We all crave simplicity and causality. We want to understand the world around us. We want to believe that we do.
I recently met a woman who survived an horrific workplace shooting. She never wants to feel that vulnerable again. So, she wants to have a gun with her at all times. We can all empathize. But, it doesn’t mean that there’d be fewer deaths from guns if we were all armed all the time.
It’s tough to separate our decision making from our personal experiences. When there’s a 1% chance of something, it happens sometimes. And, when it does, it’s just as real at that moment as something that happens 50% of the time or something that happens every time.
I think about this is as the “n of 1 problem”. When a politician makes a point by finding the 1 (in 100) person or event supporting their argument, it’s very easy to believe them. That story is real. It demonstrates that it could happen, that it has happened. But, it doesn’t mean that it’s likely or statistically relevant. Or, that it should be the basis for an important decision.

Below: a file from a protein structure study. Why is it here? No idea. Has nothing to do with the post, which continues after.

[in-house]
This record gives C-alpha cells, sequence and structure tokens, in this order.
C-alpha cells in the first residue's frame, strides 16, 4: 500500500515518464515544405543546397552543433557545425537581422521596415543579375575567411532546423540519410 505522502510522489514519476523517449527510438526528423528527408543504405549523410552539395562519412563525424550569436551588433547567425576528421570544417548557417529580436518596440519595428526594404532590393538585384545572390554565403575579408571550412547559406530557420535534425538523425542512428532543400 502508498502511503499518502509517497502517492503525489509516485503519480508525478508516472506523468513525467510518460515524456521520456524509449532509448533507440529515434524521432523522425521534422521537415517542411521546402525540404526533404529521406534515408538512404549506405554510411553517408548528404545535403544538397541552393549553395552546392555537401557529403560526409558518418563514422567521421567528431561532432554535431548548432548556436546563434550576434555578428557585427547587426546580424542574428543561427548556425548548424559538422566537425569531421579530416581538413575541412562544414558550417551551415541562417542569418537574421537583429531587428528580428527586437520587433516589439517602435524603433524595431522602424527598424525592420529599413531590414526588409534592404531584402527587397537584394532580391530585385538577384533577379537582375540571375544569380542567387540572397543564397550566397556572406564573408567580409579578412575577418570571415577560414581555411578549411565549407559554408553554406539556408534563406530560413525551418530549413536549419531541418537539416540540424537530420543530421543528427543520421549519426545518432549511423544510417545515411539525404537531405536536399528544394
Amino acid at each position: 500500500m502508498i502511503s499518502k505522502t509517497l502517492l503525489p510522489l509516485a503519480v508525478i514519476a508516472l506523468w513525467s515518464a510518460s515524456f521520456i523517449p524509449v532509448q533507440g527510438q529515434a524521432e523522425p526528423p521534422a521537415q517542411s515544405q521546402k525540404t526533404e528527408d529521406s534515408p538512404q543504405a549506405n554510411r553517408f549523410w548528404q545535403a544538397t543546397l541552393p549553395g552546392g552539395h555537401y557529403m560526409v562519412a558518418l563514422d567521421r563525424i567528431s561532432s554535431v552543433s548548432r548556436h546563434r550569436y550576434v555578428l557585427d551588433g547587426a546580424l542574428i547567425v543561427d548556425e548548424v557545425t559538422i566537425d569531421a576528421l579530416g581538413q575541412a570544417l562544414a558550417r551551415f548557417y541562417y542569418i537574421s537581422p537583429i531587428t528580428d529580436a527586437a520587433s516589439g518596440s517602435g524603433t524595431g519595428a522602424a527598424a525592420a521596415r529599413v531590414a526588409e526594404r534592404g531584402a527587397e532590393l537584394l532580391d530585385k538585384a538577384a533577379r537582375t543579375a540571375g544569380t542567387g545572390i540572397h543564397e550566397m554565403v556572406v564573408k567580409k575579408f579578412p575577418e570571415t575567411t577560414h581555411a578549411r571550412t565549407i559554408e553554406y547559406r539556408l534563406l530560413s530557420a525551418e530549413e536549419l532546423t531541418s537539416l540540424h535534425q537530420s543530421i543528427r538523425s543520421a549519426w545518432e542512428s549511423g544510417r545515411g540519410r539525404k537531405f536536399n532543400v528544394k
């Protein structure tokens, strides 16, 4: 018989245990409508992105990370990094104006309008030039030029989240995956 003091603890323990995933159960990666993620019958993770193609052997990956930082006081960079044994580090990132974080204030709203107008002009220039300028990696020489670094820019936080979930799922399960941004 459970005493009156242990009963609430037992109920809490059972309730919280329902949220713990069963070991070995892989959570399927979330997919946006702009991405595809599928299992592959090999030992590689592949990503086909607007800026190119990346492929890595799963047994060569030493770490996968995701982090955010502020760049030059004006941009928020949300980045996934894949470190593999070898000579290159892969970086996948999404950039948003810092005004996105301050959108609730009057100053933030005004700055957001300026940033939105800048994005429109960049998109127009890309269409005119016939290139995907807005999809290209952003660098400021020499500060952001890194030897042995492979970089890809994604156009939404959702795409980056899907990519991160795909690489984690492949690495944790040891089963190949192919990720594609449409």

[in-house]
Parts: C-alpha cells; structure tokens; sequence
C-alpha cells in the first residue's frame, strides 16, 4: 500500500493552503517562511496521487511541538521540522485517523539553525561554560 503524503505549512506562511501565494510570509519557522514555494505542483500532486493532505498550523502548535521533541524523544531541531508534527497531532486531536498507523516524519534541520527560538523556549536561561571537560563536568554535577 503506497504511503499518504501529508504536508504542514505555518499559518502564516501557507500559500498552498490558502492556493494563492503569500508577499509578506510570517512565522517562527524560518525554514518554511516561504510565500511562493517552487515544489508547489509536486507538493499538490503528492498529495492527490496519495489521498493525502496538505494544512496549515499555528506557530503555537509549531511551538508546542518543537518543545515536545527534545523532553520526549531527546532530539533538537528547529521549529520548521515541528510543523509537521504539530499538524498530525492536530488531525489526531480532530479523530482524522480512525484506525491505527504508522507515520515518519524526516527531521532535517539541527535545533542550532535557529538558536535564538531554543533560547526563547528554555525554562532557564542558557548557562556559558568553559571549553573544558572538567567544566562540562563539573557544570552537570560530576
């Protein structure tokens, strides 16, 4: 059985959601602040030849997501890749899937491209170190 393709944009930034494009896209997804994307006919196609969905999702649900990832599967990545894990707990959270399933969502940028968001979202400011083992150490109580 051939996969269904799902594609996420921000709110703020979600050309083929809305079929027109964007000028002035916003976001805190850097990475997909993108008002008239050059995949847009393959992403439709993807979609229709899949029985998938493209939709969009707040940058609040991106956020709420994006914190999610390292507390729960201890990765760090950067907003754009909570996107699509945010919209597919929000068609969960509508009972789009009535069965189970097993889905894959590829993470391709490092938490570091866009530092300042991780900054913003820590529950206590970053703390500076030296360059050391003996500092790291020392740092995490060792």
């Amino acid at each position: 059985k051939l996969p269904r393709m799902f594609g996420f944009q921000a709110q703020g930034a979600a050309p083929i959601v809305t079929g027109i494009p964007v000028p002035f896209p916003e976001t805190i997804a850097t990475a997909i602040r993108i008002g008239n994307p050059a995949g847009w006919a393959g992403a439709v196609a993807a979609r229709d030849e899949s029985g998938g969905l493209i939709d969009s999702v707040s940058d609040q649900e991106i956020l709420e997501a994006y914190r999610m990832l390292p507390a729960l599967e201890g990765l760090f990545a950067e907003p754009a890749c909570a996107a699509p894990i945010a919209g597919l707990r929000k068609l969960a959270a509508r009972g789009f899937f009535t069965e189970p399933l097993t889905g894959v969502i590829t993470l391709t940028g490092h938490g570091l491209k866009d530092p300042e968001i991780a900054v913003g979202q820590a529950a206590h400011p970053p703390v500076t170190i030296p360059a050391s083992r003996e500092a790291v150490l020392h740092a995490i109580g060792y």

The “n of 1 problem” manifests itself in false dichotomy arguments. If you want to be perceived as neutral or independent, you can find people who disagree. It may be that you have to screen 100 people to find someone on one side while the 99 are on the other. John Oliver demonstrated this brilliantly on the climate change episode of his show.
I believe that “n of 1” partly explains why innovation efforts inside large enterprises usually fail to create enterprise value. Most innovative new products fail. If you’re the executive who was responsible for one of the rare but, often large successes, you’re going to support and green light the next one. If you’re the executive (like most statistically) who was responsible for one of the failures, you’re not likely to try again.
The world is very complex – probably more complex than many of would like it to be or even understand it to be. There are amazing things buried in the complexity. Embrace the complexity. Be vulnerable to it. And, beware of people selling their ideas with an “n of 1”.